Ph.D. Sami Lakomäki, University Lecturer

I am a University Lecturer in Cultural Anthropology. From September 2012 to August 2015 I shall be on leave, working as an Academy of Finland Postdoctoral Researcher in a project of my own, “Indigenous Lands, Colonial Empires, and Nation-States: Shawnee and Sámi Spaces and Borders in North America and Fennoscandia, 1500–1900.”

I received my doctorate in cultural anthropology at the University of Oulu in 2009. In 2010–2011 I worked at the Southern Methodist University (Dallas, USA), first as a Clements Center Fellow for the Study of Southwestern America, then as a Visiting Scholar funded by the Academy of Finland.

In my research I focus on the histories and cultures of the North American Indians, particularly the Shawnees. My special field is that creative mixture of anthropology and history known as ethnohistory. I am interested in Native politics and Indigenous-colonial interactions. In my doctoral thesis and subsequent research I investigated how the Shawnees consolidated from a series of local communities into a centralized nation from the seventeenth through the nineteenth century.

In my new project I shall compare the strategies and ideologies concerning Indigenous lands which emerged in the consolidating states in North America and Fennoscandia between 1500 and 1900. In addition, I will analyze the strategies and ideologies constructed in the Native communities in both areas in response to state efforts to incorporate their lands.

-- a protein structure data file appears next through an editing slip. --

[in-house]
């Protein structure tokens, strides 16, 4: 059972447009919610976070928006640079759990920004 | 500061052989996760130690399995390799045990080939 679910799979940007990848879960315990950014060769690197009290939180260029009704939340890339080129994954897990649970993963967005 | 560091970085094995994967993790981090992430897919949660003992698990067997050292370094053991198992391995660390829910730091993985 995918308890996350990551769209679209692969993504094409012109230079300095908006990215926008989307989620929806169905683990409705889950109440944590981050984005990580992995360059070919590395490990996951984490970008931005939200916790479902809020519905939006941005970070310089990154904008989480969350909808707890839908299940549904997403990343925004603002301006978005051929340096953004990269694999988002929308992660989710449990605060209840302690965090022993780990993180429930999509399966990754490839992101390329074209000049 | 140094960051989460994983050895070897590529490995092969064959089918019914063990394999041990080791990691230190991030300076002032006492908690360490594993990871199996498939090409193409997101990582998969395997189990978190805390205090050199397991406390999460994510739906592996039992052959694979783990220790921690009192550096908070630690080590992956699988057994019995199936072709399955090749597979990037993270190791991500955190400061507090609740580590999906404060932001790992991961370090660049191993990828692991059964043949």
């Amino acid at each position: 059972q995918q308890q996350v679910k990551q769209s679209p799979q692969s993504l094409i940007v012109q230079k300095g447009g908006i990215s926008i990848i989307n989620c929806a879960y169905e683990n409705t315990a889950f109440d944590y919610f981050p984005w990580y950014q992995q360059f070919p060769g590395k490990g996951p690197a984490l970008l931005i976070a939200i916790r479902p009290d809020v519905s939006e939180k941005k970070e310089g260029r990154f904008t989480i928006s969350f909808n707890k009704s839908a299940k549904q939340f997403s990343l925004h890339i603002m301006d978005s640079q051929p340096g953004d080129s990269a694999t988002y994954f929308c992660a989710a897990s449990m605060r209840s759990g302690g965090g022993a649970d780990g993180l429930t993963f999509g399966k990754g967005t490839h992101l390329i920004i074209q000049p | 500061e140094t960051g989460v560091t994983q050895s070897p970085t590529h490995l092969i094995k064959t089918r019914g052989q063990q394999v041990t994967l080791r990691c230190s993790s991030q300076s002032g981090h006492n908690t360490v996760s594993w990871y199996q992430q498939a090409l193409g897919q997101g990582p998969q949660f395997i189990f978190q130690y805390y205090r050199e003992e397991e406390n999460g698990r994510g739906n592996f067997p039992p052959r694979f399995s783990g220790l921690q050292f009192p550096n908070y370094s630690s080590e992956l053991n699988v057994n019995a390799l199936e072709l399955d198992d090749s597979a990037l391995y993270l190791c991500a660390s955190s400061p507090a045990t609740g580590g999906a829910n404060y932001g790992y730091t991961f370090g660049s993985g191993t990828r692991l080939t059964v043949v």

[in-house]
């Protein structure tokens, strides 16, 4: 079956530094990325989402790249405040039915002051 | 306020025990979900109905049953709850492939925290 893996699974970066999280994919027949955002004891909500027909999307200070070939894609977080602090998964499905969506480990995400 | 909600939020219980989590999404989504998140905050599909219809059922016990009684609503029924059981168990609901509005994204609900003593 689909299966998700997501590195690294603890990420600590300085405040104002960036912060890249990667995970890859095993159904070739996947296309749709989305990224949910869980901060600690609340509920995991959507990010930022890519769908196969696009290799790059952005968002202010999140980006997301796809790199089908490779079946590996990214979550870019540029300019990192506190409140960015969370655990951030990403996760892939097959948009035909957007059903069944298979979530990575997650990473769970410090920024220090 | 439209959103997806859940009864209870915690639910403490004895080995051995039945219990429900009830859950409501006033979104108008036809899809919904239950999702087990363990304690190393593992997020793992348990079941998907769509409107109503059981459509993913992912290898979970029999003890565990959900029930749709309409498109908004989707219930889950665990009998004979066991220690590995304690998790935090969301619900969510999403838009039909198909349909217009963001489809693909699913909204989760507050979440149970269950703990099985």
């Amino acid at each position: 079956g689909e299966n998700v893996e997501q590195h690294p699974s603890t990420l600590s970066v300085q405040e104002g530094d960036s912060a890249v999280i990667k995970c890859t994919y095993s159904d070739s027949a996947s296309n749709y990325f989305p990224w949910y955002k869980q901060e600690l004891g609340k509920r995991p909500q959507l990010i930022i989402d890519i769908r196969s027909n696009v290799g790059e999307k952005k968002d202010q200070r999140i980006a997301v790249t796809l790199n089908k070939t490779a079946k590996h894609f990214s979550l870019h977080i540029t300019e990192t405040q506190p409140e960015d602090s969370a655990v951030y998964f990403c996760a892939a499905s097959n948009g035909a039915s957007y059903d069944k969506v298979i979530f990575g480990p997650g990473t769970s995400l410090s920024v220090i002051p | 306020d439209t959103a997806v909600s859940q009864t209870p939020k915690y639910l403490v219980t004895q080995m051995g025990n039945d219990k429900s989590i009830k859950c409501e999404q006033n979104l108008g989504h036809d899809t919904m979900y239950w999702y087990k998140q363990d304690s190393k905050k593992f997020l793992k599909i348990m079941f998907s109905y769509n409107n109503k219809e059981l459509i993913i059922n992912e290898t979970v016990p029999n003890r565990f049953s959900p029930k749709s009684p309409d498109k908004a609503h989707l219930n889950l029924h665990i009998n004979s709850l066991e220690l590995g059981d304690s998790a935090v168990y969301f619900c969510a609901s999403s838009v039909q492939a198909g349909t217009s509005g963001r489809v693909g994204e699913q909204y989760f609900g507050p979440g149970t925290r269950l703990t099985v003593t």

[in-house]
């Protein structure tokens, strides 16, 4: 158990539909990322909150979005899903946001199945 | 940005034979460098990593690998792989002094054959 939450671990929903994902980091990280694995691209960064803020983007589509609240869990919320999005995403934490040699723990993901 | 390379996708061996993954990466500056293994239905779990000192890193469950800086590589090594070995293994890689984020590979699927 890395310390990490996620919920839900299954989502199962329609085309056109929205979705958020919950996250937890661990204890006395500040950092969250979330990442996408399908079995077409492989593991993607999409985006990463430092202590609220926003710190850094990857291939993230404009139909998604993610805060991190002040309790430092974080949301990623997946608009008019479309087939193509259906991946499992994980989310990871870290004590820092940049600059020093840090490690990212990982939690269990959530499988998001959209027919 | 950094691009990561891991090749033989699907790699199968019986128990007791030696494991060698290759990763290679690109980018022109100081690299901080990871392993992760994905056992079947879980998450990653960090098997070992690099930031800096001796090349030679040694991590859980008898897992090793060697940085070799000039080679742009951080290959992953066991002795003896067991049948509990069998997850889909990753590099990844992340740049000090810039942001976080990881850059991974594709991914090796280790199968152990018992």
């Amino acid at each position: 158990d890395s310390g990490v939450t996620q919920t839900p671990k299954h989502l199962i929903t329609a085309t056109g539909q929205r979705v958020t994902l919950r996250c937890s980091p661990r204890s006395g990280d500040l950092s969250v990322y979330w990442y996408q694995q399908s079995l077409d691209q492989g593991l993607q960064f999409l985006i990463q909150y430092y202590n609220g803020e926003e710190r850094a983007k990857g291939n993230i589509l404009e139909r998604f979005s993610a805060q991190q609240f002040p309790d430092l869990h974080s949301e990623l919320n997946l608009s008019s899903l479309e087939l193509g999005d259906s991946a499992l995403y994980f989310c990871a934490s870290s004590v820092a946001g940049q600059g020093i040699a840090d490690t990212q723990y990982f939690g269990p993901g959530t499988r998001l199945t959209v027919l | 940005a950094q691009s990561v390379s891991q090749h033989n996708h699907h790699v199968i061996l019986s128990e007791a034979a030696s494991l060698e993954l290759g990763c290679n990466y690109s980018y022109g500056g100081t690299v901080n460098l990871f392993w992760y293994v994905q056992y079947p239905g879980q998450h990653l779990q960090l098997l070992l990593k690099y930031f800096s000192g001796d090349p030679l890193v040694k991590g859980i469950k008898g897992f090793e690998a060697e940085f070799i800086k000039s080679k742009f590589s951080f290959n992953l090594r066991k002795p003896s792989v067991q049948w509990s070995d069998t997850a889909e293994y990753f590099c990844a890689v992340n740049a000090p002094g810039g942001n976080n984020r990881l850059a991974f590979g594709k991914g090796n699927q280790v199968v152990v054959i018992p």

In terms of theory, I combine political anthropology, action theories, and symbolic anthropology. I focus on the intersections between individuals, cultural ways of thinking, and political structures of power. In addition, I analyze the ways in which people conceptualize and appropriate space. Borders, borderlands, and their political, economic, and ideological dynamics constitute an essential field of study for me.



Last updated: 13.6.2012